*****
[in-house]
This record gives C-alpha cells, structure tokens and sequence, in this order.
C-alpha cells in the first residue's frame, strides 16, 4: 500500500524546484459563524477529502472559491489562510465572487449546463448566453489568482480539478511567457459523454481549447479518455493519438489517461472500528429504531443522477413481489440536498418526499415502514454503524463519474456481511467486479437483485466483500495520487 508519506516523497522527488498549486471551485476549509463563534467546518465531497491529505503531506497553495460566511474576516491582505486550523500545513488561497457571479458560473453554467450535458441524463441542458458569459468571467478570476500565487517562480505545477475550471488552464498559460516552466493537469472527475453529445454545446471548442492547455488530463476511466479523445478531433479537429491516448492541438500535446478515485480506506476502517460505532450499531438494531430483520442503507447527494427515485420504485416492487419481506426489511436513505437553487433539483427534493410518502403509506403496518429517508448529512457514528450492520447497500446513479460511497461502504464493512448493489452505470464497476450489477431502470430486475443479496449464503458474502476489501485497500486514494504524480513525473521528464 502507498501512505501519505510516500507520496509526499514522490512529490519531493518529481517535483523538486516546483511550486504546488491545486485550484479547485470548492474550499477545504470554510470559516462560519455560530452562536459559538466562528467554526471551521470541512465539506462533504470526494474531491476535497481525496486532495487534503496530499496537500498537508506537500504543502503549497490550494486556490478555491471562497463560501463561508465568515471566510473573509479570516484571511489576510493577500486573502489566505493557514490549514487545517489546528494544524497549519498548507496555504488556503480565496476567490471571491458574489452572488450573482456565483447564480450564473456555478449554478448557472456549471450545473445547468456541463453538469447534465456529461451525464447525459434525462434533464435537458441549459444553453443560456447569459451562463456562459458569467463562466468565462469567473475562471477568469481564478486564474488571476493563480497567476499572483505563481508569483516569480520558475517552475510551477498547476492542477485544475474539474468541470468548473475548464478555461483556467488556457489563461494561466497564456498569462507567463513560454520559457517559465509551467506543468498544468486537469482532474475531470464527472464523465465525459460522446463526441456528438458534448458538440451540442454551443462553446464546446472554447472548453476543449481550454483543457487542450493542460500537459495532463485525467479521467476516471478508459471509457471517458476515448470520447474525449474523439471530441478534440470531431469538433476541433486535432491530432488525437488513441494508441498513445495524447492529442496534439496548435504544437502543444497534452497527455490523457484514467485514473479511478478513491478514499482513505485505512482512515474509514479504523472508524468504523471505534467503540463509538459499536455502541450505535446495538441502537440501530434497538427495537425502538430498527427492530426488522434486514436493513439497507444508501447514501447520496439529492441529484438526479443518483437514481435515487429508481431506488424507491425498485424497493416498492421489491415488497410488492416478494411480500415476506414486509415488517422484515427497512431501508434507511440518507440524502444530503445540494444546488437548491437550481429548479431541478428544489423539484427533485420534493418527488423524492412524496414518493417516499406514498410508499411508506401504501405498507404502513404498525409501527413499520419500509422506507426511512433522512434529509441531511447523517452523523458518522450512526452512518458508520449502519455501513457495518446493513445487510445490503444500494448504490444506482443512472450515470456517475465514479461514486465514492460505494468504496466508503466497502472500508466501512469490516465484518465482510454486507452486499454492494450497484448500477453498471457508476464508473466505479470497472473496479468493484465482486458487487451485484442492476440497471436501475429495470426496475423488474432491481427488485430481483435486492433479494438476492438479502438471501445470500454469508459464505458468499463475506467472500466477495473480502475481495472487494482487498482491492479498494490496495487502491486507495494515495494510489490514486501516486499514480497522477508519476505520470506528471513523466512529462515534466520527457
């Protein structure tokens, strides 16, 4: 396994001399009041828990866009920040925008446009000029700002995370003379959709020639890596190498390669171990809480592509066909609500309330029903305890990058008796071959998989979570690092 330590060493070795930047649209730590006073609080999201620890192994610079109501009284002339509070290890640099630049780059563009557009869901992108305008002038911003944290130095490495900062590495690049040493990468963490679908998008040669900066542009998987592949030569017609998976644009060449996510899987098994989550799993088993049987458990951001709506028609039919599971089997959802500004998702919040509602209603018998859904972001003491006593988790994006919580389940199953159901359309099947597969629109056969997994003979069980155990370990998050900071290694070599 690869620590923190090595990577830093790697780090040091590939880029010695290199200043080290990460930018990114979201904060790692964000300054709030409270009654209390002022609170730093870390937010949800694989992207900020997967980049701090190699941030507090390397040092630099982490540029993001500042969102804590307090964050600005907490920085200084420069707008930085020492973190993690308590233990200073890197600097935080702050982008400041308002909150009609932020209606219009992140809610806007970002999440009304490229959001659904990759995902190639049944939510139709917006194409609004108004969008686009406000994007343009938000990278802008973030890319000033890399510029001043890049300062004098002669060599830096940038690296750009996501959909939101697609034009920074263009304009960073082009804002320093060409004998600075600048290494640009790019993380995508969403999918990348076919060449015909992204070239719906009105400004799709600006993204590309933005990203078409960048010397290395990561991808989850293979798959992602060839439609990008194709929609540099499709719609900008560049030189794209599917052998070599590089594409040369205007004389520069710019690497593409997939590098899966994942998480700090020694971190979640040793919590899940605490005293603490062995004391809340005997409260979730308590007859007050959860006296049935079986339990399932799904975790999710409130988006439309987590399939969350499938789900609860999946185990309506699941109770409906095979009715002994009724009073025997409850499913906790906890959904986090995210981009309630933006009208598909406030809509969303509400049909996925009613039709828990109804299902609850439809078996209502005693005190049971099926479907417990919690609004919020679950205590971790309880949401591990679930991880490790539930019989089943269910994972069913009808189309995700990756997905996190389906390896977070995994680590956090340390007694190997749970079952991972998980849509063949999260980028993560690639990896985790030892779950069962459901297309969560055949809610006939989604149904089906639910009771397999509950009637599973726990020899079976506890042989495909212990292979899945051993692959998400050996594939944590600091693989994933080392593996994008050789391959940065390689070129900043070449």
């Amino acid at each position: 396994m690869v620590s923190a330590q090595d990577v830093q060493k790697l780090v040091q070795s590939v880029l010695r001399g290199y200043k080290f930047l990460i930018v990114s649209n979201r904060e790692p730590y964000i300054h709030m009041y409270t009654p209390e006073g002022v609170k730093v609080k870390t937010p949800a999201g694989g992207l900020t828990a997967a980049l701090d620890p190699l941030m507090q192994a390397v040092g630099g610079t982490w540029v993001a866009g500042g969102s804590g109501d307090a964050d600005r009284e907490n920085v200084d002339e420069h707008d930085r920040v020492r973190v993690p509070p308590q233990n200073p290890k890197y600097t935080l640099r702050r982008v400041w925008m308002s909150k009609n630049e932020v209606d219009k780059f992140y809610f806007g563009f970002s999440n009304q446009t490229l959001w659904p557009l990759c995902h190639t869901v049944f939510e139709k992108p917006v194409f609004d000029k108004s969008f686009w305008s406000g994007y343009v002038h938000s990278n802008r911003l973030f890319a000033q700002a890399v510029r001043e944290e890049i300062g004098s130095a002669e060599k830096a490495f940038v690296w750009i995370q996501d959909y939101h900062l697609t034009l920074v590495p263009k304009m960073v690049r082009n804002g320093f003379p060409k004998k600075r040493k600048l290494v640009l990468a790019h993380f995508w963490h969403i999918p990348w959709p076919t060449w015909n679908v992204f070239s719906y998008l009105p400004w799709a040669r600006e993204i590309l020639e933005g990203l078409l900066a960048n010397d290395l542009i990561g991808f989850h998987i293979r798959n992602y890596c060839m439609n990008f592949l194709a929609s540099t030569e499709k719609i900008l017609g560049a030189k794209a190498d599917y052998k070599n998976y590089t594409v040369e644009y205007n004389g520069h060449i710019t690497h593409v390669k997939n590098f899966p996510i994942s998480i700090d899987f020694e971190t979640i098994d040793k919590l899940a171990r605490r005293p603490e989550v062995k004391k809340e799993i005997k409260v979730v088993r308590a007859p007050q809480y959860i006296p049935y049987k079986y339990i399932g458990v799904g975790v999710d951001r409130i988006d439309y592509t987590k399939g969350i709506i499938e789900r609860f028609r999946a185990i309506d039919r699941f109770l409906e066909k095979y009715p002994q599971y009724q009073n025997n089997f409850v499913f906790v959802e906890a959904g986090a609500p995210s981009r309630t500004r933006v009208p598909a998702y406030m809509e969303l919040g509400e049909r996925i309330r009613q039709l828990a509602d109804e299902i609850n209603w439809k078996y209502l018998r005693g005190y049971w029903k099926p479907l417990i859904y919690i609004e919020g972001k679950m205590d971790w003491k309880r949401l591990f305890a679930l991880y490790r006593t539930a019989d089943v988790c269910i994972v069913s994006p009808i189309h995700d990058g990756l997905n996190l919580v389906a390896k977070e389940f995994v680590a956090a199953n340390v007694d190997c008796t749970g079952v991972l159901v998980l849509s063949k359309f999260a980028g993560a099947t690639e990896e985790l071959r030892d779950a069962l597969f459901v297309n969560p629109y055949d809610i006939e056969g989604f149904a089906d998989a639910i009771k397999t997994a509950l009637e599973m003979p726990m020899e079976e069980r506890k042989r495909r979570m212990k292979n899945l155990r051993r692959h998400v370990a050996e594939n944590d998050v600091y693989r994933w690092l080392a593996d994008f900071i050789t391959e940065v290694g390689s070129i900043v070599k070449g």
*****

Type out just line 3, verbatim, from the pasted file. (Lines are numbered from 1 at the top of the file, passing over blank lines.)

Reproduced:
C-alpha cells in the first residue's frame, strides 16, 4: 500500500524546484459563524477529502472559491489562510465572487449546463448566453489568482480539478511567457459523454481549447479518455493519438489517461472500528429504531443522477413481489440536498418526499415502514454503524463519474456481511467486479437483485466483500495520487 508519506516523497522527488498549486471551485476549509463563534467546518465531497491529505503531506497553495460566511474576516491582505486550523500545513488561497457571479458560473453554467450535458441524463441542458458569459468571467478570476500565487517562480505545477475550471488552464498559460516552466493537469472527475453529445454545446471548442492547455488530463476511466479523445478531433479537429491516448492541438500535446478515485480506506476502517460505532450499531438494531430483520442503507447527494427515485420504485416492487419481506426489511436513505437553487433539483427534493410518502403509506403496518429517508448529512457514528450492520447497500446513479460511497461502504464493512448493489452505470464497476450489477431502470430486475443479496449464503458474502476489501485497500486514494504524480513525473521528464 502507498501512505501519505510516500507520496509526499514522490512529490519531493518529481517535483523538486516546483511550486504546488491545486485550484479547485470548492474550499477545504470554510470559516462560519455560530452562536459559538466562528467554526471551521470541512465539506462533504470526494474531491476535497481525496486532495487534503496530499496537500498537508506537500504543502503549497490550494486556490478555491471562497463560501463561508465568515471566510473573509479570516484571511489576510493577500486573502489566505493557514490549514487545517489546528494544524497549519498548507496555504488556503480565496476567490471571491458574489452572488450573482456565483447564480450564473456555478449554478448557472456549471450545473445547468456541463453538469447534465456529461451525464447525459434525462434533464435537458441549459444553453443560456447569459451562463456562459458569467463562466468565462469567473475562471477568469481564478486564474488571476493563480497567476499572483505563481508569483516569480520558475517552475510551477498547476492542477485544475474539474468541470468548473475548464478555461483556467488556457489563461494561466497564456498569462507567463513560454520559457517559465509551467506543468498544468486537469482532474475531470464527472464523465465525459460522446463526441456528438458534448458538440451540442454551443462553446464546446472554447472548453476543449481550454483543457487542450493542460500537459495532463485525467479521467476516471478508459471509457471517458476515448470520447474525449474523439471530441478534440470531431469538433476541433486535432491530432488525437488513441494508441498513445495524447492529442496534439496548435504544437502543444497534452497527455490523457484514467485514473479511478478513491478514499482513505485505512482512515474509514479504523472508524468504523471505534467503540463509538459499536455502541450505535446495538441502537440501530434497538427495537425502538430498527427492530426488522434486514436493513439497507444508501447514501447520496439529492441529484438526479443518483437514481435515487429508481431506488424507491425498485424497493416498492421489491415488497410488492416478494411480500415476506414486509415488517422484515427497512431501508434507511440518507440524502444530503445540494444546488437548491437550481429548479431541478428544489423539484427533485420534493418527488423524492412524496414518493417516499406514498410508499411508506401504501405498507404502513404498525409501527413499520419500509422506507426511512433522512434529509441531511447523517452523523458518522450512526452512518458508520449502519455501513457495518446493513445487510445490503444500494448504490444506482443512472450515470456517475465514479461514486465514492460505494468504496466508503466497502472500508466501512469490516465484518465482510454486507452486499454492494450497484448500477453498471457508476464508473466505479470497472473496479468493484465482486458487487451485484442492476440497471436501475429495470426496475423488474432491481427488485430481483435486492433479494438476492438479502438471501445470500454469508459464505458468499463475506467472500466477495473480502475481495472487494482487498482491492479498494490496495487502491486507495494515495494510489490514486501516486499514480497522477508519476505520470506528471513523466512529462515534466520527457